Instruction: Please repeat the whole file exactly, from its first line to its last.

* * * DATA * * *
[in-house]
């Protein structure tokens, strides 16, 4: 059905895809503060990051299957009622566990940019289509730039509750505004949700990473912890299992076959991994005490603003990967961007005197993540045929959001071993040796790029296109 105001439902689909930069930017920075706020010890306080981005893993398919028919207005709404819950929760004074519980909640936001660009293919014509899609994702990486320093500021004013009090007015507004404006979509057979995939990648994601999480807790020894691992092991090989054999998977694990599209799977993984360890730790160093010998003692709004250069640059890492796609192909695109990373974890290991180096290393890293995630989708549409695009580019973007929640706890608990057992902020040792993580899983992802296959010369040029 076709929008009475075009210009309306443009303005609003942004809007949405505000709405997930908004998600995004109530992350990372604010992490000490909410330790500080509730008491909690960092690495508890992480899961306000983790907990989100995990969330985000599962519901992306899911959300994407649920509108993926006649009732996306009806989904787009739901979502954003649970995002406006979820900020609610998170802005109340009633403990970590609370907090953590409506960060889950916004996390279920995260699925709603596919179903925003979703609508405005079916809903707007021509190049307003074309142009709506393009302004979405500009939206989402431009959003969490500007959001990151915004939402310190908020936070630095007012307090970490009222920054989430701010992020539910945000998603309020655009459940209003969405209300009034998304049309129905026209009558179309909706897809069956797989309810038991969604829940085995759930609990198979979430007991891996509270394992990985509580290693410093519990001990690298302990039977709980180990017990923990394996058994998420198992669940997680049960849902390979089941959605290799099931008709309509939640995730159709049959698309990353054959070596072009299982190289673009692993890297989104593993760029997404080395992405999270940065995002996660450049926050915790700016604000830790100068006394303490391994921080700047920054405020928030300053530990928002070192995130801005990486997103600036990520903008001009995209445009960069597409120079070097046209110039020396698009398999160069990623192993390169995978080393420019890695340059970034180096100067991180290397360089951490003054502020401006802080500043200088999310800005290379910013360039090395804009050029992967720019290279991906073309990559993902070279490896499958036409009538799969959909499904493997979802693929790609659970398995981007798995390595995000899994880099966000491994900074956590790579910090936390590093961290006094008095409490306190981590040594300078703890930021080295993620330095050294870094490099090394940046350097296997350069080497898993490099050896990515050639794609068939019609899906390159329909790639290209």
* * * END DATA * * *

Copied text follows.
[in-house]
């Protein structure tokens, strides 16, 4: 059905895809503060990051299957009622566990940019289509730039509750505004949700990473912890299992076959991994005490603003990967961007005197993540045929959001071993040796790029296109 105001439902689909930069930017920075706020010890306080981005893993398919028919207005709404819950929760004074519980909640936001660009293919014509899609994702990486320093500021004013009090007015507004404006979509057979995939990648994601999480807790020894691992092991090989054999998977694990599209799977993984360890730790160093010998003692709004250069640059890492796609192909695109990373974890290991180096290393890293995630989708549409695009580019973007929640706890608990057992902020040792993580899983992802296959010369040029 076709929008009475075009210009309306443009303005609003942004809007949405505000709405997930908004998600995004109530992350990372604010992490000490909410330790500080509730008491909690960092690495508890992480899961306000983790907990989100995990969330985000599962519901992306899911959300994407649920509108993926006649009732996306009806989904787009739901979502954003649970995002406006979820900020609610998170802005109340009633403990970590609370907090953590409506960060889950916004996390279920995260699925709603596919179903925003979703609508405005079916809903707007021509190049307003074309142009709506393009302004979405500009939206989402431009959003969490500007959001990151915004939402310190908020936070630095007012307090970490009222920054989430701010992020539910945000998603309020655009459940209003969405209300009034998304049309129905026209009558179309909706897809069956797989309810038991969604829940085995759930609990198979979430007991891996509270394992990985509580290693410093519990001990690298302990039977709980180990017990923990394996058994998420198992669940997680049960849902390979089941959605290799099931008709309509939640995730159709049959698309990353054959070596072009299982190289673009692993890297989104593993760029997404080395992405999270940065995002996660450049926050915790700016604000830790100068006394303490391994921080700047920054405020928030300053530990928002070192995130801005990486997103600036990520903008001009995209445009960069597409120079070097046209110039020396698009398999160069990623192993390169995978080393420019890695340059970034180096100067991180290397360089951490003054502020401006802080500043200088999310800005290379910013360039090395804009050029992967720019290279991906073309990559993902070279490896499958036409009538799969959909499904493997979802693929790609659970398995981007798995390595995000899994880099966000491994900074956590790579910090936390590093961290006094008095409490306190981590040594300078703890930021080295993620330095050294870094490099090394940046350097296997350069080497898993490099050896990515050639794609068939019609899906390159329909790639290209």